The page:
hour worked. (Exception: live-in employees in New York
state must be paid overtime for hours over 44 in a work
for more details as there are some additional exclusions
that may apply to shift workers.
What are the vacation, holiday and sick pay
A. Household employers are not required to provide paid
vacation, holidays and sick days. (Exception: San
Francisco families must provide paid sick leave based on
hours worked). These benefits should be agreed upon as a
part of the employment contract.
What role does Redlig Financial Services play in
handling payroll and taxes?
A. The payroll and tax process is quite detailed. Here’s
an overview of the services that we can perform on
behalf of our clients:
Research employment tax and labor laws to understand
Register for federal and state tax accounts.
Complete and file New Hire Reporting.
Identify and calculate taxes to withhold each pay
Track gross pay, net pay and taxes withheld.
Calculate the employer’s federal and state tax
Prepare and file state and federal tax returns
quarterly and remit the employer and employee taxes.
Prepare year-end tax documents (Form W-2, Form W-3,
Schedule H and State Annual Reconciliation).
Respond to IRS and state inquiries.
Monitor ever-changing household employment tax law.
Comprehensive services offered by Redlig Financial
Services can make this compliance process simple,
painless and affordable.
What is Workers’ Compensation?
A. Every state has a worker’s compensation system. Under
these systems, workers who become ill or injured on the
job are entitled to medical and lost-wage benefits with
a minimum of legal formality and expense. The systems
are based on the idea that the employee gives up the
right to sue for any injuries from work-related
accidents in exchange for receiving benefits regardless
of fault. Some states exclude household services from
the workers’ compensation system. If you are required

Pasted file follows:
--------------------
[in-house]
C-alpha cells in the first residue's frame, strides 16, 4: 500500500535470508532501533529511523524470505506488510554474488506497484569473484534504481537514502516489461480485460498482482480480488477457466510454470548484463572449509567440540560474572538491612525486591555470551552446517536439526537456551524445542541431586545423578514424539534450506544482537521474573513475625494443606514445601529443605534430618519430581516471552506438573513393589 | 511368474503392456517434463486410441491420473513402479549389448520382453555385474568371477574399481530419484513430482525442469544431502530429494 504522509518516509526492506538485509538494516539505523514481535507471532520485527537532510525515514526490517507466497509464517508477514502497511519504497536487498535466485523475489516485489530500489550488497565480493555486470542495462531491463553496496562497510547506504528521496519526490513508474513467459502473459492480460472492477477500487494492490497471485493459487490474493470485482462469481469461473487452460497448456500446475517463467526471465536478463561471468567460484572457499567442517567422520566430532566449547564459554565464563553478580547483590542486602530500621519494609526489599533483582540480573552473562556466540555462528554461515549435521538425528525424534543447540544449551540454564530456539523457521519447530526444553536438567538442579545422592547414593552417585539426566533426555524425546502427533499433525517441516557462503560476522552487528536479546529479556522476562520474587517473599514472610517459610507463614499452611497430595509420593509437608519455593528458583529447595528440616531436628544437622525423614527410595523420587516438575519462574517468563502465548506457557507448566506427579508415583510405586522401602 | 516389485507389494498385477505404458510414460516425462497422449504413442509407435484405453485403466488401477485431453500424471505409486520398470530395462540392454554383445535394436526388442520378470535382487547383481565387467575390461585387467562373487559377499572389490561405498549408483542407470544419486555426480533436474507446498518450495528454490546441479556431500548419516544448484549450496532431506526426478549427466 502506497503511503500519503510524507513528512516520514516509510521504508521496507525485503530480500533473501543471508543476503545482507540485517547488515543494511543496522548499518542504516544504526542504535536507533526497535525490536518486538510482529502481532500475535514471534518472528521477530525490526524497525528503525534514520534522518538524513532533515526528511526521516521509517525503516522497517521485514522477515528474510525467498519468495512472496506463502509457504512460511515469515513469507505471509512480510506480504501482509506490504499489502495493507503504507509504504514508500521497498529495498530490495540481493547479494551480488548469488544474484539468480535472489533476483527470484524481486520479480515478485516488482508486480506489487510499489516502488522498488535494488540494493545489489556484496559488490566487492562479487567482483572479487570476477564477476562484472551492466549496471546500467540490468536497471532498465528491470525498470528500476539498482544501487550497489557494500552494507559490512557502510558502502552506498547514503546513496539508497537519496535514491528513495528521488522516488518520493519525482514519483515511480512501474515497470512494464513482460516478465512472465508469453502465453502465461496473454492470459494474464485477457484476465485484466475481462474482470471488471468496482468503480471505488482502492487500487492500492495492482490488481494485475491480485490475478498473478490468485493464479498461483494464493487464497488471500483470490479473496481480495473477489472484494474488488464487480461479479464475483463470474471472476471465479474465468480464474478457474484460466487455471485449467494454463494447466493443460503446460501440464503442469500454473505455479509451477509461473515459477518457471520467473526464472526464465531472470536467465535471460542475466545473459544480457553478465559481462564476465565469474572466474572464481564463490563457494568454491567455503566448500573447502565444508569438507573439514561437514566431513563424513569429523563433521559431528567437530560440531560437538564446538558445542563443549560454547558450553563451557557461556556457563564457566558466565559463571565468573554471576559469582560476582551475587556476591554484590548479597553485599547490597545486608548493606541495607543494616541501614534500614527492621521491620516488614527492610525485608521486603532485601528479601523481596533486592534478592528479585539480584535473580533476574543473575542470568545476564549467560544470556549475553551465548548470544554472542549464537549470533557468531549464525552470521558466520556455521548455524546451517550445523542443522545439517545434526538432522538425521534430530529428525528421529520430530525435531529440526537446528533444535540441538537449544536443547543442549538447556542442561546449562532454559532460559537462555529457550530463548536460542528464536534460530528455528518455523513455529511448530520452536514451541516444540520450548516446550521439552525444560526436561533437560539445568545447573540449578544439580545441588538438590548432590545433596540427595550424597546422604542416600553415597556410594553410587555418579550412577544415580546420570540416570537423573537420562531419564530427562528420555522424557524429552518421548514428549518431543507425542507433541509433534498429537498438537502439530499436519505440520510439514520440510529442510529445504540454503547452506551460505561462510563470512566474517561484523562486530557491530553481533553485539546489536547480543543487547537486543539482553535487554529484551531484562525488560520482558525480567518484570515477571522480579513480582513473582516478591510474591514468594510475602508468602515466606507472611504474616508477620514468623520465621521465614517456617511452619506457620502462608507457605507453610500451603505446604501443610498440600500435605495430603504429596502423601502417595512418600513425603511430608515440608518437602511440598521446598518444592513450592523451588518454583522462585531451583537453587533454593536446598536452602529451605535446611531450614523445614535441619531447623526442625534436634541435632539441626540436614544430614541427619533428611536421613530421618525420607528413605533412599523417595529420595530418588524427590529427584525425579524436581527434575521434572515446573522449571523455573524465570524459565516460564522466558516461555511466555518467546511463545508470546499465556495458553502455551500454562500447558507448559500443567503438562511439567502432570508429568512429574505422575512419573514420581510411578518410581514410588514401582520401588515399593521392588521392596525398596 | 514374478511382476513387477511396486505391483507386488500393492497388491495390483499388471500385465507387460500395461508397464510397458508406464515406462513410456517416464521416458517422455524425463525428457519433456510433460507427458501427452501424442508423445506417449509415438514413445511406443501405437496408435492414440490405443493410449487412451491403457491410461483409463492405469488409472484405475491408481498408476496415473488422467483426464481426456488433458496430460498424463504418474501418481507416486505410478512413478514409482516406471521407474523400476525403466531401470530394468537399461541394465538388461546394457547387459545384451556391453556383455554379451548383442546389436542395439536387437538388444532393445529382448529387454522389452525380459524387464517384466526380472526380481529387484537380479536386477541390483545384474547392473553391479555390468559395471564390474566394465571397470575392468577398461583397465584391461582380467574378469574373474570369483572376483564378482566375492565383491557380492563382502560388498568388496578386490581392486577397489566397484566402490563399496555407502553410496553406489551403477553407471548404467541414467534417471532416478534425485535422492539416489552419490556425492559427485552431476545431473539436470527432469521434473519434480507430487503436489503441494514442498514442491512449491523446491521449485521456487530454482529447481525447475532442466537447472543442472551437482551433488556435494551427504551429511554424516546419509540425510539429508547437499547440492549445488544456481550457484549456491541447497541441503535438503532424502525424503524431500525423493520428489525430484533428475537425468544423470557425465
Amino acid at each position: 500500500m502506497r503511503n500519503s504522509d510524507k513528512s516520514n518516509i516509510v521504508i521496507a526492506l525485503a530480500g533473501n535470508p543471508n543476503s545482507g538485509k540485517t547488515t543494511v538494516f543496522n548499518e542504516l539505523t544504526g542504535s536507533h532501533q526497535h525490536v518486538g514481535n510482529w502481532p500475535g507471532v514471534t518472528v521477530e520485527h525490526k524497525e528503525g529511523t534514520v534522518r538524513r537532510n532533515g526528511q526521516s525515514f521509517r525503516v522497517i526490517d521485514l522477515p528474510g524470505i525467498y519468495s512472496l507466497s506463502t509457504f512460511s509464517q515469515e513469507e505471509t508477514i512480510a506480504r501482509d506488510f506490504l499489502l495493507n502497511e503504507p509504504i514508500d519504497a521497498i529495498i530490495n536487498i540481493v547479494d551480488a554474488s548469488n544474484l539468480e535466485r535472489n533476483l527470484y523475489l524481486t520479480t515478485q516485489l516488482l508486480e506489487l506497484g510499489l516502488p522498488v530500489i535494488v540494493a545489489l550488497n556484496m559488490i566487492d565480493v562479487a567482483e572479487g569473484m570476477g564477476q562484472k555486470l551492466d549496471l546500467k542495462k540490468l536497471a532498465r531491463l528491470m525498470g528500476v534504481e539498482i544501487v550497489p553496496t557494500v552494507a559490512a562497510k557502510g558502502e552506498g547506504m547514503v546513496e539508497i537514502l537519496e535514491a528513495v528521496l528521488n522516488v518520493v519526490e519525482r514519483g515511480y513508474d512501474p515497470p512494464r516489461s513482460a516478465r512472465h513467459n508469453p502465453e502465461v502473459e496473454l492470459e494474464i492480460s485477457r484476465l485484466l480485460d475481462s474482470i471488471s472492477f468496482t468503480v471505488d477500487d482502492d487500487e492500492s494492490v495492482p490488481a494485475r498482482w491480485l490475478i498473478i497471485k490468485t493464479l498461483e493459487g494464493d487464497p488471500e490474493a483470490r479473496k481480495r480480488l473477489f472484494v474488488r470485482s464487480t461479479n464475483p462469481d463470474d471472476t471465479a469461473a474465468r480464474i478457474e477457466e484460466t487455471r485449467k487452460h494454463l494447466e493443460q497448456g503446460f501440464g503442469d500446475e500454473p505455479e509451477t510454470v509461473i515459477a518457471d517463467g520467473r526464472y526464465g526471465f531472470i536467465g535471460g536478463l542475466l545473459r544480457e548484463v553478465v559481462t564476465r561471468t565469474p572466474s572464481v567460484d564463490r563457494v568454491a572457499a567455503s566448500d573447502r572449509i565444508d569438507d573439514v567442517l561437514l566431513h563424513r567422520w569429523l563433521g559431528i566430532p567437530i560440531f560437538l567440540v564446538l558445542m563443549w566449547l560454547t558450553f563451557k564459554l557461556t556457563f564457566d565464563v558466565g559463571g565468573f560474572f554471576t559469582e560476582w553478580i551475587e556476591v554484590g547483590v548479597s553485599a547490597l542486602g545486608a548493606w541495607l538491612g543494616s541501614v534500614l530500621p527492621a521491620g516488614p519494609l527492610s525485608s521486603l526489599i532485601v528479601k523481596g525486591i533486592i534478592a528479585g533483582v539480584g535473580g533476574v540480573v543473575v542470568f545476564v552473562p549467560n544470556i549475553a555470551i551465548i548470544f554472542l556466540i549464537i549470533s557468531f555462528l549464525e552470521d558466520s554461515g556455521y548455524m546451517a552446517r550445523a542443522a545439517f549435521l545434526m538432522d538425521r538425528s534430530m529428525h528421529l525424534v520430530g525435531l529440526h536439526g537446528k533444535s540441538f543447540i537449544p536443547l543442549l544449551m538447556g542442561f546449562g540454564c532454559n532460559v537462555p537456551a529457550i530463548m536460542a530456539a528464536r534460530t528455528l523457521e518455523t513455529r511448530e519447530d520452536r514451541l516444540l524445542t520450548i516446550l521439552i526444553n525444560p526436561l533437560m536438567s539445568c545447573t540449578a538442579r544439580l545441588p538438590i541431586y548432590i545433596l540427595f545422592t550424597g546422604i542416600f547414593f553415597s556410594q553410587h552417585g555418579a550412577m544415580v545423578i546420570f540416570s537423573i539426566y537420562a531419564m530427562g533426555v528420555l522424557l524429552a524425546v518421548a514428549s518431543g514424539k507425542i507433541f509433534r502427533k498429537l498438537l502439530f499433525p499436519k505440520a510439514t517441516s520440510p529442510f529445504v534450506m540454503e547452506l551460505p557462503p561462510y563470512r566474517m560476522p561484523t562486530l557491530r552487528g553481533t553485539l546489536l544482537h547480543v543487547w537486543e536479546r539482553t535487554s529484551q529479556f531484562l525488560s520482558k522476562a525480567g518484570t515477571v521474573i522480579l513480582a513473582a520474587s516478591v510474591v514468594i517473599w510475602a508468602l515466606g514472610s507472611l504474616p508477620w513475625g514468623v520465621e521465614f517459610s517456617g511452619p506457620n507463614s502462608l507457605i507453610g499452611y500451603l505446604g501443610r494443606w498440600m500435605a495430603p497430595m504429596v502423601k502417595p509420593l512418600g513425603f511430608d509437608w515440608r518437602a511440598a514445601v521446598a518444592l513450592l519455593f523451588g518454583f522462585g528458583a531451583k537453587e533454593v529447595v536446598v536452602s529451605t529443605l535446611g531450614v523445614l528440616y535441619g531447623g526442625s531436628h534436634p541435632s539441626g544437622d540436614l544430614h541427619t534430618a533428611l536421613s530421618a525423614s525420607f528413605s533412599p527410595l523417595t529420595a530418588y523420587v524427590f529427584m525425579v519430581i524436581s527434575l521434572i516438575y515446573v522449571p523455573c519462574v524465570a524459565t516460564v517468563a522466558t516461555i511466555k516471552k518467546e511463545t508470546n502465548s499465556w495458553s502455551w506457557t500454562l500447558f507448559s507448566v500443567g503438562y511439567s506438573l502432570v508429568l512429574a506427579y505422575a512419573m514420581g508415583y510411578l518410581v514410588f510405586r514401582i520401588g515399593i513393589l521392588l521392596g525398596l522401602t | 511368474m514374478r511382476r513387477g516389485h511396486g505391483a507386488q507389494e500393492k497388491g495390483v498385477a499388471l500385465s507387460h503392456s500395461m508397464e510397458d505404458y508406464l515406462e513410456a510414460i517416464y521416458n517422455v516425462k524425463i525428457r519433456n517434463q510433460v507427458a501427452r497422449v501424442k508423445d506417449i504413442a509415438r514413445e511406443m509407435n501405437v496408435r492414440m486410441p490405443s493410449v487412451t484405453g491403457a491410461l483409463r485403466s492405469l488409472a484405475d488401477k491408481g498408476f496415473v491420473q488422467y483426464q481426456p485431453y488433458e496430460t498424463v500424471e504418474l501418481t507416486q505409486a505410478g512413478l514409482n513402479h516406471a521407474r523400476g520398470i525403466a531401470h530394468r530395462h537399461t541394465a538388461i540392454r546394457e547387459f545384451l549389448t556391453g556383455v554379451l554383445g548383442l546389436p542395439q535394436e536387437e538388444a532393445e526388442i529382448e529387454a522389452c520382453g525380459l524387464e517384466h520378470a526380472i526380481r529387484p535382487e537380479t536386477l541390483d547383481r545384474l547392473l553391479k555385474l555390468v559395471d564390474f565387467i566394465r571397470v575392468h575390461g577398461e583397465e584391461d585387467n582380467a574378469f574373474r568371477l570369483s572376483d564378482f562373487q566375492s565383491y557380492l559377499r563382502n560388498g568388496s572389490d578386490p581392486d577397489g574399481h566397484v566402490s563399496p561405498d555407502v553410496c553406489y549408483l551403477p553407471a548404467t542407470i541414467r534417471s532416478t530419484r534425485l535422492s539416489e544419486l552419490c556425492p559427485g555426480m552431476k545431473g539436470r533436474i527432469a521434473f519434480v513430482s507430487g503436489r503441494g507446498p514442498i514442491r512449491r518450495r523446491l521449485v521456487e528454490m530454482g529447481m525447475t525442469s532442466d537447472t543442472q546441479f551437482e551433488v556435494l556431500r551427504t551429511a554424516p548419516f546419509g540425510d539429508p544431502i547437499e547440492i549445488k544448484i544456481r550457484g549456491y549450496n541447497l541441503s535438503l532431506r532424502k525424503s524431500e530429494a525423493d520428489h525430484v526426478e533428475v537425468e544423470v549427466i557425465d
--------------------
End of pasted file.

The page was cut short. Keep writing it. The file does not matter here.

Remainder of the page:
to carry it, or if you elect to carry it voluntarily,
please check with your homeowner's insurance provider
first. Often, umbrella homeowner's policies cover
domestic workers so you may already be covered. If not,
they can usually add a rider over the phone.
Are there any tax breaks if I offer health
A. Yes. When a household employer contributes toward
health insurance premiums, these dollars are not
considered taxable income, meaning neither employer nor
employee is required to pay taxes on that portion of the
compensation. Families may choose to pay the healthcare
premium directly to the health insurance company or give
these dollars directly to their employee. If the health
insurance contribution goes directly to the employee,
the family must keep a copy of a current health
insurance card as proof of insurance.
Can I run my nanny’s payroll through my own
A. No, this is illegal. Here’s a simple explanation: All
businesses are allowed to take tax deductions on
employee payroll. The logic is that employees are direct
contributors to the success of the business, and
therefore the owner is allowed a tax break on payroll to
offset some of this business expense.
has ruled that a nanny does not directly contribute to a
business; therefore, it is illegal for a business to
receive any kind of “tax break” on her payroll. Instead,
your nanny is considered a contributing member of your
household, so you are entitled to take a personal tax
break on her payroll as a childcare expense.